This is just one of the many critical needs, but in our current state of affairs, the most obvious one we should address.
North Carolina conducts a completely anonymous and scientifically validated teacher working conditions survey, there are very specific instructions on how the survey codes are to be distributed and the anonymity of the teachers are protected. This should be taken at leisure of the teachers without administrative influence. This has not always been the case. Administrative influence leads to questionable reliability of the validity of the survey. Data collected could not best be used to determine the professional development needs of the staff as a whole and teachers individually. Furthermore, data collected from the survey should be used as part of the school improvement plan development and implementation.
Upon developing the school improvement plan with valid data from the survey, educators are required to develop their own professional development plan. It should have at least two goals. One that aligns with the district and school improvement plans and one they choose for their indivial professional growth. Allowing this choice empowers teachers to take ownership of their career path and not feel as if they are herded like sheep.
Neither important nor unimportant
Research has shown that students who participate in Pre-K programs are more likely to graduate from high school. This is especially true for at risk populations.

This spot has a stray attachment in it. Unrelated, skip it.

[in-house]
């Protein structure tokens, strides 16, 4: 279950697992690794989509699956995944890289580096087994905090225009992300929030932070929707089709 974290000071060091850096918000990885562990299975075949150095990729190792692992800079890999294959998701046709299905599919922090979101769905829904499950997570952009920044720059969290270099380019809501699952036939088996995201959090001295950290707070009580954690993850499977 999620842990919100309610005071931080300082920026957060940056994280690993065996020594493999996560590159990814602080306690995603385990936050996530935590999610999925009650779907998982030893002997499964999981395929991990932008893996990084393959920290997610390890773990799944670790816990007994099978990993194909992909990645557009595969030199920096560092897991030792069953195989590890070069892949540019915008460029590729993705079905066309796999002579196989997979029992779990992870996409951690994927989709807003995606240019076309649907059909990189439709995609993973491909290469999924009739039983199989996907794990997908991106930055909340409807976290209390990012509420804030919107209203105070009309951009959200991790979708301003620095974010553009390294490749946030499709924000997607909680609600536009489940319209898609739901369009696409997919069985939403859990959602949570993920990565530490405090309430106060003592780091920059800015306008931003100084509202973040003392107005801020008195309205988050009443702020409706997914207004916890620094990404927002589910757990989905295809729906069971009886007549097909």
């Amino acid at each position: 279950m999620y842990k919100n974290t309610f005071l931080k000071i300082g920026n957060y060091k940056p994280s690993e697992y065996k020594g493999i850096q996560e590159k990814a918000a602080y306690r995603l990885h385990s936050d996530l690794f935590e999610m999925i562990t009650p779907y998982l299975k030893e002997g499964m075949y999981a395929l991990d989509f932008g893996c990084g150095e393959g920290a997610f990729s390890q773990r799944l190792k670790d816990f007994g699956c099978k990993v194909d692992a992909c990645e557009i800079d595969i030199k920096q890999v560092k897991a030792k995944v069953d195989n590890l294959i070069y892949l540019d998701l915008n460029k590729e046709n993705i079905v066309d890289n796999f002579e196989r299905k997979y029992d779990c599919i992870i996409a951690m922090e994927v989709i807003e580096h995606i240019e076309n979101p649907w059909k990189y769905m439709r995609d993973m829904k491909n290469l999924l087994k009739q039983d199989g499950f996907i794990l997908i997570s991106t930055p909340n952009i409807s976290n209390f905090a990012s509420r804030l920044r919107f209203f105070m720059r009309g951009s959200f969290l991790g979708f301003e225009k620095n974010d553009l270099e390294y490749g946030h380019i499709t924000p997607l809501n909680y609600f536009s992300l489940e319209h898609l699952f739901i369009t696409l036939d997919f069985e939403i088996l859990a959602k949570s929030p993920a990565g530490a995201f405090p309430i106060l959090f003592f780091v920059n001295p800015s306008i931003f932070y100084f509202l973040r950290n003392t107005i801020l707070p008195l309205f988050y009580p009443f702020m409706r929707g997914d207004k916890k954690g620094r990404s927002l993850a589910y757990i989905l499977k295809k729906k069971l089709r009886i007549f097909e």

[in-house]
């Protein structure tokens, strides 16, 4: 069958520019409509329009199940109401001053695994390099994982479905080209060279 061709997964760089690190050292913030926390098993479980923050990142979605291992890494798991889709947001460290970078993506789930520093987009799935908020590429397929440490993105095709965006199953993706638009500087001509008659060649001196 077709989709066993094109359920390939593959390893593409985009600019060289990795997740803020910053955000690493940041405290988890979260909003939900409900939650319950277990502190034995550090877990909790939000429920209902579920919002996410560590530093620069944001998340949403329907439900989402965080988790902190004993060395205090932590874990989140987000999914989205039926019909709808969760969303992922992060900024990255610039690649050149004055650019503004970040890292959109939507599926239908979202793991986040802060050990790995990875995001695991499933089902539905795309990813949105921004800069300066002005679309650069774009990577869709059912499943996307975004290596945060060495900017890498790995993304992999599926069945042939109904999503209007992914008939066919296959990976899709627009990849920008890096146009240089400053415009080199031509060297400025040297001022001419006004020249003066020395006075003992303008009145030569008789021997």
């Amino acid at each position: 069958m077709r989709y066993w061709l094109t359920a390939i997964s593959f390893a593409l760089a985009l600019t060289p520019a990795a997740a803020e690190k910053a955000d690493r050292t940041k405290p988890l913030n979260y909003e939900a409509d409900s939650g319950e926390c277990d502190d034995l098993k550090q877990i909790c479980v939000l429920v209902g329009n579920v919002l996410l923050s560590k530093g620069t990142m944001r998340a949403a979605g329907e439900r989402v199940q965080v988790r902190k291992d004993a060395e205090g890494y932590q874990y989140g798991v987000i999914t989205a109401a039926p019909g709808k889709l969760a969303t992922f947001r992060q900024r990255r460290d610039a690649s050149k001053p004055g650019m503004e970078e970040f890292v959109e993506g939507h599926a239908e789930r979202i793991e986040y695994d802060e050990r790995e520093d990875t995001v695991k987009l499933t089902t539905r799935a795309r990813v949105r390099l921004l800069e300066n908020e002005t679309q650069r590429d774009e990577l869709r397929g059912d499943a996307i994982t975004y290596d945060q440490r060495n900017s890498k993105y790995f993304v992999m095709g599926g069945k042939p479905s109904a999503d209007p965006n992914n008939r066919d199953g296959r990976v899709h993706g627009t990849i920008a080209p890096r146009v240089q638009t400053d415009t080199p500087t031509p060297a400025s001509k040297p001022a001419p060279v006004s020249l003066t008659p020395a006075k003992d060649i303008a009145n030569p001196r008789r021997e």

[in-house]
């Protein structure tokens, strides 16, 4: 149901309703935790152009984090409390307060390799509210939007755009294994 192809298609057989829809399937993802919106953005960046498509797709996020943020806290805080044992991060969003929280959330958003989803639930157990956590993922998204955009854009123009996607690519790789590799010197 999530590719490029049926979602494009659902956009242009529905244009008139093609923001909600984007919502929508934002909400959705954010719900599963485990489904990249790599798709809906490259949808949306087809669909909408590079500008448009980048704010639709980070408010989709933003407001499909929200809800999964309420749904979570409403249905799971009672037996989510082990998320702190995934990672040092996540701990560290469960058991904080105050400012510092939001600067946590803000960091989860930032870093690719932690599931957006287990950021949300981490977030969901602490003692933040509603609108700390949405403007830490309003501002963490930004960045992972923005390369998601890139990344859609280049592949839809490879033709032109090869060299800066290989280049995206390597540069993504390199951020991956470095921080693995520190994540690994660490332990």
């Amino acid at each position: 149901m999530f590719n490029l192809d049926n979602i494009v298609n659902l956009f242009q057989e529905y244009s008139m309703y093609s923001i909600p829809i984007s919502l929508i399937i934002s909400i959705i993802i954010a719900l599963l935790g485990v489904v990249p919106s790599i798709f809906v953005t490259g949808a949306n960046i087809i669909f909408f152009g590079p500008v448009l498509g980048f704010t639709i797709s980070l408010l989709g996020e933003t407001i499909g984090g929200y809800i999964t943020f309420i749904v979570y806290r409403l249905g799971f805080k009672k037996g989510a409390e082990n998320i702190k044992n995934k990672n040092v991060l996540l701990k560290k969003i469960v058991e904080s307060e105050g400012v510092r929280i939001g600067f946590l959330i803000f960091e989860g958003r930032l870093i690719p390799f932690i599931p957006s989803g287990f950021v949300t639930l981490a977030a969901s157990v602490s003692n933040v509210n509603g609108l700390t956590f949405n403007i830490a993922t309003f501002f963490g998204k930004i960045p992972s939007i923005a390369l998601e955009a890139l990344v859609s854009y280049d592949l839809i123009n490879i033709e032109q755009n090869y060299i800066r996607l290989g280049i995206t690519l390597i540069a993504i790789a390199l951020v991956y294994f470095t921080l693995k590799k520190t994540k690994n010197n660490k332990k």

North Carolina has been educational innovators over the long-haul and the research speaks for itself. According to the Public Schools First NC report in May 2017 on children who attended the state's More at Four program "Poor children who attended the state pre-k program scored higher on third-grade reading EOGs and math EOGs than poor children who had not attended the program... Children had better language, literacy, and math skills following participation in the state pre-k program compared to children who had not participated in the program, based on a study of treatment and comparison groups using a regression discontinuity design (RDD)....Children who attended NC Pre-K had significantly better math and executive function skills at the end of kindergarten than children who did not attend the program....Children who participated in NC Pre-K (More at Four) made greater than expected gains in language, literacy, math, general knowledge, and social skills during pre-k and continuing into kindergarten, based on several longitudinal studies using comparisons to norm-referenced measures."